I came across this article in Time this morning and found it so interesting – check it out! Ever wonder the ingredients to living longer? Sure there is the typical advice: eat healthy, exercise, don’t smoke… but have you ever considered that having lots of friends might actually be beneficial to your health and longevity?
According to this article and researchers at Brigham Young University and the University of North Carolina, who pooled data from 148 studies on the topic, involving over 300,000 men and women across the developed world, those with poor social ties had an average of 50% higher odds of death in the study’s follow-up period than those with “robust” social ties.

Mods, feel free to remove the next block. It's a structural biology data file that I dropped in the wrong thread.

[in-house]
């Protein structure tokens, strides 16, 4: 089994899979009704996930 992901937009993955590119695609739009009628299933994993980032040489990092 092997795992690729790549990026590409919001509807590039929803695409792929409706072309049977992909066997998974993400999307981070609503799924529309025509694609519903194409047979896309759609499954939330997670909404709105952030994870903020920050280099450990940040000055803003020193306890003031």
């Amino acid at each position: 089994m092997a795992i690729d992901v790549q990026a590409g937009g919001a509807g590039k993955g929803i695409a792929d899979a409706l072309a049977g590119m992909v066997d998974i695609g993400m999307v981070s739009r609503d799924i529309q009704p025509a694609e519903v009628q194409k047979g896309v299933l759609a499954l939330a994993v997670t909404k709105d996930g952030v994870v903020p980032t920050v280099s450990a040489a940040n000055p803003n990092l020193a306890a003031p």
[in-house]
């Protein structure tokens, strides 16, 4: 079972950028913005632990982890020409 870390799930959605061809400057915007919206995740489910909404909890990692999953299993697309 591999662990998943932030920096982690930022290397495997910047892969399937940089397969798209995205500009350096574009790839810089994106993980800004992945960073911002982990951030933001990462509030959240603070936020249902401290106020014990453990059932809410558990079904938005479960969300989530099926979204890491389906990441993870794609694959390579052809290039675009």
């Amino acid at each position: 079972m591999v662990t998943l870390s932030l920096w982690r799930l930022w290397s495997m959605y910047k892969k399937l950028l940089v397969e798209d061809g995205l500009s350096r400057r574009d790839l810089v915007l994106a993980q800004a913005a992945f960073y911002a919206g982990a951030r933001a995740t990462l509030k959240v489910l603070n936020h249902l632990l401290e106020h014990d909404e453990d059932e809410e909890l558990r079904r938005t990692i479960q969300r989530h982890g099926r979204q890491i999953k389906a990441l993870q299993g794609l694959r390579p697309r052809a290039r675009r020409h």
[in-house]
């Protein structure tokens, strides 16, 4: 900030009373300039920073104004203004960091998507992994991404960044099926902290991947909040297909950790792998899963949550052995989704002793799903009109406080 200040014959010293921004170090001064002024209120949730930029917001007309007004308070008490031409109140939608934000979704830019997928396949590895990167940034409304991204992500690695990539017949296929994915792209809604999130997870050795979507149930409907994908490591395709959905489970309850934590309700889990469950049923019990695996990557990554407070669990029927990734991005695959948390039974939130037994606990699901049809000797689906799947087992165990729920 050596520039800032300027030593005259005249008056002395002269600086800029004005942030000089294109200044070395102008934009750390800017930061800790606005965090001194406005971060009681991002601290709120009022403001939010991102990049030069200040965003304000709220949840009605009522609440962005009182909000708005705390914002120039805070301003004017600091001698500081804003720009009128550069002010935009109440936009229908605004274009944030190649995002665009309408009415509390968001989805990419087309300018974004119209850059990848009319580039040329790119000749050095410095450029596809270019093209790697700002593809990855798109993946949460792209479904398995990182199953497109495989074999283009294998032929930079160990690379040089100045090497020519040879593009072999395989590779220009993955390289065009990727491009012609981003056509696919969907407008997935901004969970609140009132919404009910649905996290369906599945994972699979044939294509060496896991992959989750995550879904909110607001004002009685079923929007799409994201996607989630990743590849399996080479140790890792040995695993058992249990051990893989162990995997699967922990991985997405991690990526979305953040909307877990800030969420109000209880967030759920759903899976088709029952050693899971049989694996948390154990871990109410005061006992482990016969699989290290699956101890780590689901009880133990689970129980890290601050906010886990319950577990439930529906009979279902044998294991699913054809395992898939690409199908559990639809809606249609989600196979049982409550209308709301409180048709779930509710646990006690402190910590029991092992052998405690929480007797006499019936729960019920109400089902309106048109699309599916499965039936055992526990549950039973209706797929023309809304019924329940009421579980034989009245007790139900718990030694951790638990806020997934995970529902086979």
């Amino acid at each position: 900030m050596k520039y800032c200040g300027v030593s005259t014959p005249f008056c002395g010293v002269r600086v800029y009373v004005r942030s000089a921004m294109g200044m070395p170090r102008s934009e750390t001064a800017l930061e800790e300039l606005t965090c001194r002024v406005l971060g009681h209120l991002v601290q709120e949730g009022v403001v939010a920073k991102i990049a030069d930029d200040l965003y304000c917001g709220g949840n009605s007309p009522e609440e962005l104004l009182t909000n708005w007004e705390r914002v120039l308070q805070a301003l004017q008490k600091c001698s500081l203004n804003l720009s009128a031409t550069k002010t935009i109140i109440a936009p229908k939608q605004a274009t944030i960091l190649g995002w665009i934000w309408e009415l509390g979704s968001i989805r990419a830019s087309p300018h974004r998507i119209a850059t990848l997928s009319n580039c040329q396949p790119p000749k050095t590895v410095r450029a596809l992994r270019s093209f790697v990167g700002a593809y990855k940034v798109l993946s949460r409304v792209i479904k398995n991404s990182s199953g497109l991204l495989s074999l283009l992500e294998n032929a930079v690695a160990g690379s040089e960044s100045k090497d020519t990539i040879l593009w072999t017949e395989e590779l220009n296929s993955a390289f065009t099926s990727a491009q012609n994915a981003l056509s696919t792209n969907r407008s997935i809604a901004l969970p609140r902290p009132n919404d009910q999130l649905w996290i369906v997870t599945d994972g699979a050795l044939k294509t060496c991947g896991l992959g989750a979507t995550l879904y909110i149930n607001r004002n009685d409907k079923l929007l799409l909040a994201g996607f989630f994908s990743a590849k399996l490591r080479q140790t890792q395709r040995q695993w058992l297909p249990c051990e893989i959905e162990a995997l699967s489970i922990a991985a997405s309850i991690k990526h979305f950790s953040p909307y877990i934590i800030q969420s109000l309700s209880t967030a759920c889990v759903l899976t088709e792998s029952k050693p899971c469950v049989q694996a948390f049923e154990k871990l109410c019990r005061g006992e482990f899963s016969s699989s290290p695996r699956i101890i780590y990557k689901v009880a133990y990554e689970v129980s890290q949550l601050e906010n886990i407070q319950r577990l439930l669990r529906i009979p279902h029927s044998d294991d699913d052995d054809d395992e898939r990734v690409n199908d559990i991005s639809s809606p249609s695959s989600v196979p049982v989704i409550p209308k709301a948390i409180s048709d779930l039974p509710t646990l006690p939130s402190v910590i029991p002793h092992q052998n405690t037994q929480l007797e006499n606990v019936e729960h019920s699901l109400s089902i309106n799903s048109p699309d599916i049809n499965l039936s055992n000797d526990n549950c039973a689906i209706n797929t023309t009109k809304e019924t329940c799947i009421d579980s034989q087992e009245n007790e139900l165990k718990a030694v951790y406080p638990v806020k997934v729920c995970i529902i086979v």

The study says that those statistics are “about as large as the mortality difference observed between smokers and nonsmokers.” Sounds pretty amazing, huh?
However, scientists don’t really know yet how, specifically, friends and family can actually improve one’s health. The article speculates that we turn to friends for tangible support in times of need or sickness, and that taking care of other people can prompt us to take care of ourselves.
While you’re thinking about the subject, check out this AARP Radio segment from last month on the same topic of longevity. Dr. Robert Butler (who passed away at the age of 83 this July 4) talks about how having a goal in life (and close personal relationships!) can help.
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